You are both a DJ and producer. If you had to choose one, which one would you pick and why?
I would say producer as it’s where my creativity shines, although it can be hard work at times. I just love evolving a track from a simple beat to a full blown song.
Tell us more about the Toolroom Academy where you studied music production.
Toolroom Academy was an amazing experience, I’ve been a huge fan of Toolroom for many years. They’ve been a great support to me, I was even given the opportunity to spend a day in the studio with Mark Knight back in 2014 through a competition they ran.
So unquestionably, as soon as I discovered this course I had to get myself signed up. Ben Remember was an amazing tutor with a great knowledge of production and I find now that even the simplest of tip has gone a very long way in my own production.
When it comes to searching for samples, what is your to go to method?
When I find myself hitting a dead end or require something I don’t have in my own sample library, Splice is my go-to site. You can always source great ideas from their catalogue and I love dipping into all kinds of genres to find the right vibe for my track. Most of my sampling is for my drums- for me, getting the beat right is always my first priority.
What would you like to tell people who don’t like tech house?
Tech House is like all other dance music, it’s about the vibe, it’s what makes you feel good when you hear a track come on. That’s what music is all about and Tech House is no different.
Should more DJs learn the music theory, or doesn’t it matter that much when it comes to dance music?
I hear a lot of criticism towards DJ’s not knowing music theory, but I don’t believe there is anything wrong with that. I know many great producers that create amazing music and openly admit their theory knowledge is small. In my eyes, if you can create a vibe or something that’s going to make your audience dance, you’re an artist and art doesn’t have rules.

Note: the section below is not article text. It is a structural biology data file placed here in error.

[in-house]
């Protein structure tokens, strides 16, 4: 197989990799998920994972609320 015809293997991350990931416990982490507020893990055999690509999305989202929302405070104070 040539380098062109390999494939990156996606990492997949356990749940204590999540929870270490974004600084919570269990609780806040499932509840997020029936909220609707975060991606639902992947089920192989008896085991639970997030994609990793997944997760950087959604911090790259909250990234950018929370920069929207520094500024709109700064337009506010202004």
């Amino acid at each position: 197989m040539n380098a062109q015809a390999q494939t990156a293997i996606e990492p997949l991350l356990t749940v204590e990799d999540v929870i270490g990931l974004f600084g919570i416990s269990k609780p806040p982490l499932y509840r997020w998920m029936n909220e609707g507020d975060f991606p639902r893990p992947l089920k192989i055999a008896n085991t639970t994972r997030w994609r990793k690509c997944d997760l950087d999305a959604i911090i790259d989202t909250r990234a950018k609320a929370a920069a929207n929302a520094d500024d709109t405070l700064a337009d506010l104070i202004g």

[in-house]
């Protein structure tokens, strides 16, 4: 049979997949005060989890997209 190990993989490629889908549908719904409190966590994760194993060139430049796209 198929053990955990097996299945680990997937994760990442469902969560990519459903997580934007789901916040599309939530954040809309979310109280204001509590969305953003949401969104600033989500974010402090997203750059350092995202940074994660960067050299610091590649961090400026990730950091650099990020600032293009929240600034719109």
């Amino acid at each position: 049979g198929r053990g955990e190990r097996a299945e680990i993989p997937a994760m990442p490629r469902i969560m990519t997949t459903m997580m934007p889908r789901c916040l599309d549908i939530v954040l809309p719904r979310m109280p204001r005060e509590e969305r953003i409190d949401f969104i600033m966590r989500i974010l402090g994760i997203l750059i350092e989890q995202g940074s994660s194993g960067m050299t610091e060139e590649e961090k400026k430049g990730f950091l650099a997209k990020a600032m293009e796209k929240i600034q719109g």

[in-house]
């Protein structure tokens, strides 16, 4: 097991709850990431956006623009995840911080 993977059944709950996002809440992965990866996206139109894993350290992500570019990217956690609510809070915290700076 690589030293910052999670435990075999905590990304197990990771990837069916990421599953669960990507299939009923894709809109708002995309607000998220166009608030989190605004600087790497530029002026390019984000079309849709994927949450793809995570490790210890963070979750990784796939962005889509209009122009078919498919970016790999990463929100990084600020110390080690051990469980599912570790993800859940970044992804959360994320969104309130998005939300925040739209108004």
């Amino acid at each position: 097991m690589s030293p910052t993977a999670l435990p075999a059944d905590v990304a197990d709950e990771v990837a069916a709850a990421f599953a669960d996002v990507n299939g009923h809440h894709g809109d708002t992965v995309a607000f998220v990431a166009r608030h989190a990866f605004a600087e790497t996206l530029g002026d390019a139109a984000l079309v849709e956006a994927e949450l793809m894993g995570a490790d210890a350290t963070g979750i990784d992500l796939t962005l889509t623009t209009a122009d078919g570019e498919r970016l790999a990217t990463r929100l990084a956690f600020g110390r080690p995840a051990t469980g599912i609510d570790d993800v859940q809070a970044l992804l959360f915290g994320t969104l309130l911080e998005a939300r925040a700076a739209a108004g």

Where does your artist name come from?
‘Jay’ is actually my middle name, my parents gave me that name as they wanted to call me CJ. I wasn’t a fan of that, but I liked the uniqueness of ‘Curtis Jay’.
Would you recommend a career as a DJ to young kids? What are the pros and cons?
If it’s something they have an interest in, totally! I wholeheartedly believe in the saying, ‘follow your heart’, and it’s important for everyone to input that into their lives and enjoy what they do. Being a DJ lets you express yourself and it’s a lot of fun. The cons can be the antisocial hours you spend in the studio trying to find the right kick drum for you track! Haha!
Did you ever get shy in the presence of someone famous?
All the time, sometimes I fan girl too much and can’t find any words!
Do you prefer DJing at large scale festivals or would you rather DJ at intimate clubs?
I’m yet to play a large scale festival. I’ve heard it’s a whole other kind of energy, so I look forward to experiencing that- but for now, I love playing intimate clubs!
How long does it take you to finish a production on average?
If I don’t hit a creative block, I can get a track finished in 1-2 weeks.
Is there a final thing you would like to say to our readers?
Thanks for reading and watch this space for new music coming over the next few months!
Where can people find you online?
Website: curtisjaymusic.com | Instagram, Facebook, Twitter: @curtisjaymusic